Erin L. Thompson talks about monuments, and their role in American public life. Public art intervenes in directly in politics, shaping social behavior in the present. Monuments, in her account, are a bid for immortality that says “this is how things are” but often means “this is how things should be.”
In the episode she talks about The Houston Museum of African American Culture. They are engaged in a super exciting project reinterpreting the cultural memory of the US Civil War, as the first Black cultural institution that has re-housed a Confederate monument.
If you’re keen on the history and politics of monuments, check out her brand new book: Smashing Statues: The Rise and Fall of America’s Public Monuments. It’s coming out from Norton this Tuesday (Feb 8)! You learn more about the book, and her upcoming talks on her website: artcrimeprof.com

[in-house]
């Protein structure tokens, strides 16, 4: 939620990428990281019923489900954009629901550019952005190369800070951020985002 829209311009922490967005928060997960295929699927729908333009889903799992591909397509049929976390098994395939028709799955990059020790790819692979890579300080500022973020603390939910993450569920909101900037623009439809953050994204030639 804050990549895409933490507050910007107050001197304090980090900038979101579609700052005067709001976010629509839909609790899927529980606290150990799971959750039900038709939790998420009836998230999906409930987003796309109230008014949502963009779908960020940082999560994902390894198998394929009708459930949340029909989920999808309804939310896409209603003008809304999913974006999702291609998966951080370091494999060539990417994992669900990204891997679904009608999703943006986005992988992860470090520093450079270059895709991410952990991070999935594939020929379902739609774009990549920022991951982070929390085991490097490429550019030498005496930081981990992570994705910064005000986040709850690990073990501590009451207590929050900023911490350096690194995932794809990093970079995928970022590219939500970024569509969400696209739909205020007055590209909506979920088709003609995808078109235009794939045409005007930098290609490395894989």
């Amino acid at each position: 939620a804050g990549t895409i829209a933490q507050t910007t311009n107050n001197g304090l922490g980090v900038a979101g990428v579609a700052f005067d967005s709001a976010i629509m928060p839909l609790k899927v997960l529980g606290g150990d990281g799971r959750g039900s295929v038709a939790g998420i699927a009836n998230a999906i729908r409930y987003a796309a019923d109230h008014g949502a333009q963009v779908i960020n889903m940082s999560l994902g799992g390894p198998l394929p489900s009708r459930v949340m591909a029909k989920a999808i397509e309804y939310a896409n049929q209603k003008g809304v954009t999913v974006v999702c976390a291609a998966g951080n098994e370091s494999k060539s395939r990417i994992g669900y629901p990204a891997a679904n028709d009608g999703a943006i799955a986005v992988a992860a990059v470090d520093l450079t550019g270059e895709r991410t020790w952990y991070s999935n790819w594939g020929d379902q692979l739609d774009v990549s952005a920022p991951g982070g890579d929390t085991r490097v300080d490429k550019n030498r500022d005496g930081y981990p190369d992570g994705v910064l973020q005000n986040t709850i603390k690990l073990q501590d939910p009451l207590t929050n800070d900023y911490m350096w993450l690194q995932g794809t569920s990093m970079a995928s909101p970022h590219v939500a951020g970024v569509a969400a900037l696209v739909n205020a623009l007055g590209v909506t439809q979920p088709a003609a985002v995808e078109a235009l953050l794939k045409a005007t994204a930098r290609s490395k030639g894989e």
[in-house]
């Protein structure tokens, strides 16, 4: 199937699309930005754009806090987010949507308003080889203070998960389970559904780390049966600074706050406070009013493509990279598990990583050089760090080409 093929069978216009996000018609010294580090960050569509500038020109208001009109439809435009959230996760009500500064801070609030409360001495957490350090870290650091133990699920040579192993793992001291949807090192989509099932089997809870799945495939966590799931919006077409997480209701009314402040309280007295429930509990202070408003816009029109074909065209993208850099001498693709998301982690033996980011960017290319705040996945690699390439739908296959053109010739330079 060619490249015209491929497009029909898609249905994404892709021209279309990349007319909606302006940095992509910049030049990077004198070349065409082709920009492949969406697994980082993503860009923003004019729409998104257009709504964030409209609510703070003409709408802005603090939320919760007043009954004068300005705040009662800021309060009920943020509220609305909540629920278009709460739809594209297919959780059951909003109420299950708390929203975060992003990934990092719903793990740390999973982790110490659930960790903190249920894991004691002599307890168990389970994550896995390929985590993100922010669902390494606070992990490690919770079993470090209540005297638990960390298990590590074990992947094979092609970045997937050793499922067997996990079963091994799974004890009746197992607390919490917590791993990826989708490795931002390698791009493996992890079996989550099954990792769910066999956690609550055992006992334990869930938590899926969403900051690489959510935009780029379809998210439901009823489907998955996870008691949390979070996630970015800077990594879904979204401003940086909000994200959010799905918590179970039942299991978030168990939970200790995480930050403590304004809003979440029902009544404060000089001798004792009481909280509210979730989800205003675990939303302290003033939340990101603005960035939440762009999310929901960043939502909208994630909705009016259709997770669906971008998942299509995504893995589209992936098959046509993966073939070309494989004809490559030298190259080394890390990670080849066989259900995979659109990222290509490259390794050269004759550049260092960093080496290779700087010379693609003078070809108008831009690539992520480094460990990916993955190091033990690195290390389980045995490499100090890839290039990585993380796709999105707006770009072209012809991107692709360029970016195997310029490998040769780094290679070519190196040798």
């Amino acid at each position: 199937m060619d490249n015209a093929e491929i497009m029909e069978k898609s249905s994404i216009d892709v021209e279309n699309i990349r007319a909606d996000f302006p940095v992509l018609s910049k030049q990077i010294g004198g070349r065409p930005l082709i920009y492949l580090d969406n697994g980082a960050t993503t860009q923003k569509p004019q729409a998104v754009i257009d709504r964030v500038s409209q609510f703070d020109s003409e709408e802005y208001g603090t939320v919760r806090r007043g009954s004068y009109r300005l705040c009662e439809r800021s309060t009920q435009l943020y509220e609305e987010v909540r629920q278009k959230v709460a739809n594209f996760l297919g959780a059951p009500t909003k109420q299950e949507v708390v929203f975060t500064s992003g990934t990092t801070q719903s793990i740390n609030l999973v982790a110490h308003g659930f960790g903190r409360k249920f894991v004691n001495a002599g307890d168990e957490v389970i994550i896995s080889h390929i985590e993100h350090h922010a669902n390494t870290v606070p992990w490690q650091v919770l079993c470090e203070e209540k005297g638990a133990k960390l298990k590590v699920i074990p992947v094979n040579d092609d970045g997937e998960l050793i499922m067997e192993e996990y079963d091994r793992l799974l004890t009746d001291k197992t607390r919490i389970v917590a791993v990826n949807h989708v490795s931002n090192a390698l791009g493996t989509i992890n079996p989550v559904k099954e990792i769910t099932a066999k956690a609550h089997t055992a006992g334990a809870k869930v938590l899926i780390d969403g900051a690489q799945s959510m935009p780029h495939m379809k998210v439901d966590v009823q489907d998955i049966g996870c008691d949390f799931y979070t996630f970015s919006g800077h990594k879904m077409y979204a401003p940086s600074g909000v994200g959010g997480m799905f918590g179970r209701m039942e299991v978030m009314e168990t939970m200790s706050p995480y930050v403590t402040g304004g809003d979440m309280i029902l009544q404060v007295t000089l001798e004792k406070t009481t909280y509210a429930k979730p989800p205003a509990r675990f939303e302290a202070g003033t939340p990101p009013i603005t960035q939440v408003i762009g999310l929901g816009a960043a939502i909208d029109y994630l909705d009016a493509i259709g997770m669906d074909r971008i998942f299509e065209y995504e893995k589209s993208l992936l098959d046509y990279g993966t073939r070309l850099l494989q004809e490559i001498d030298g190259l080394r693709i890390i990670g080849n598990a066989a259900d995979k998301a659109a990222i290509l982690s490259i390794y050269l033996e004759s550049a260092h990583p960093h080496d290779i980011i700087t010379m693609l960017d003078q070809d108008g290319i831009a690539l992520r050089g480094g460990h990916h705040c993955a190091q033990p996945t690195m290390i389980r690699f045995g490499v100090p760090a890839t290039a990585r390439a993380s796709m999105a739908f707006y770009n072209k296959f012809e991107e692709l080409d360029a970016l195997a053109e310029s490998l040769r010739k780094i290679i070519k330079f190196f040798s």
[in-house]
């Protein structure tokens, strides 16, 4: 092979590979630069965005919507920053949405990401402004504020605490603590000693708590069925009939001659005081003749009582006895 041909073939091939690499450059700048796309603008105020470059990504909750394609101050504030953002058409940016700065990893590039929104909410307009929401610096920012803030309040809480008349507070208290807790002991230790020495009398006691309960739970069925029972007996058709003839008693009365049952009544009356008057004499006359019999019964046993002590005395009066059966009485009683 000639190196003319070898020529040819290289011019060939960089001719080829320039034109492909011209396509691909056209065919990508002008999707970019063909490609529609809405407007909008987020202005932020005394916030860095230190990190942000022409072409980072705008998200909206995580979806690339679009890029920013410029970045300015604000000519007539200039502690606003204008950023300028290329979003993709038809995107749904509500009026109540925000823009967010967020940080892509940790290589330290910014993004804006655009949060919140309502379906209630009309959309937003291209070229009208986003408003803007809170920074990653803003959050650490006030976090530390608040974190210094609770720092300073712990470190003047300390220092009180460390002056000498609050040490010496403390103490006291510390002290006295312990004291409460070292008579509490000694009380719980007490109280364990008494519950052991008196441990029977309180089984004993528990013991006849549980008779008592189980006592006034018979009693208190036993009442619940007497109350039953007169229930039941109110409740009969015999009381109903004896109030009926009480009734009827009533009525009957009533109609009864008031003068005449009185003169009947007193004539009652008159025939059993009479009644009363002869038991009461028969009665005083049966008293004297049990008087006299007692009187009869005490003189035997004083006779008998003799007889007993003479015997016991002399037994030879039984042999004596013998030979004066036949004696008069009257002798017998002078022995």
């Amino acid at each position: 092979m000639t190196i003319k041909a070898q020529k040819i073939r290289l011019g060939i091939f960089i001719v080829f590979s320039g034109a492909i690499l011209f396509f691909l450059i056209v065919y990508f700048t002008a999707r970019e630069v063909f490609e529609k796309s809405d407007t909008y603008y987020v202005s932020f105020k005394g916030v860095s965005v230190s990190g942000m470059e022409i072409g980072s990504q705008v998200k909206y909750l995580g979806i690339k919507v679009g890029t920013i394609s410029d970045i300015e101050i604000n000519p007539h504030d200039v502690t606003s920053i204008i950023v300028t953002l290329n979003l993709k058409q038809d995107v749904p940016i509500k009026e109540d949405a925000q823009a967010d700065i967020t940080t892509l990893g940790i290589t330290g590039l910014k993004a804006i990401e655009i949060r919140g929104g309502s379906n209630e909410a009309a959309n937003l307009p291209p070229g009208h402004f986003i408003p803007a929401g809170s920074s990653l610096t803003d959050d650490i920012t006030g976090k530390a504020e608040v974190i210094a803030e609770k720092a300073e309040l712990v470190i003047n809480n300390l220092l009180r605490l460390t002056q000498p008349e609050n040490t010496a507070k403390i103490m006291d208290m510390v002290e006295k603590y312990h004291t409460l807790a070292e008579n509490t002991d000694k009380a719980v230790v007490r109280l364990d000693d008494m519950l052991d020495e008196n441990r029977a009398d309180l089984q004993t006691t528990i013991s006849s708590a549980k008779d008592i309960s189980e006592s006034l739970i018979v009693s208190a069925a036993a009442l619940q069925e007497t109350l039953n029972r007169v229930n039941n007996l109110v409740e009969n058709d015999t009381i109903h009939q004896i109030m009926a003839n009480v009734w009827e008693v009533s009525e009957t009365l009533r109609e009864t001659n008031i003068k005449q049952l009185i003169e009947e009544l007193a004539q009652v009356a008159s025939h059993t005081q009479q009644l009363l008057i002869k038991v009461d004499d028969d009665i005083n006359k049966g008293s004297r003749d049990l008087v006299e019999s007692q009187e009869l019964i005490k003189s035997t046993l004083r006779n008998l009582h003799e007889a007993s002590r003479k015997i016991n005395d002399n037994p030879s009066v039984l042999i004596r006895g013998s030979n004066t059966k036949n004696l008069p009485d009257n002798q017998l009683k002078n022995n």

Erin L. Thompson is an associate professor of Art Crime at the John Jay College of Criminal Justice of the City University of New York. Her first book Possession (Yale UP, 2016) studied the history of theft at the heart of private art collections from the Ancient World to the present.
Image: Statue of a man on a horse, part of the the Ulysses S. Grant Memorial at the US Capital, described in this article from the Architect of the Capital, US government website.
Music used in promotional material: ‘Morrisson’s jig – Leslie’s march’ by Aislinn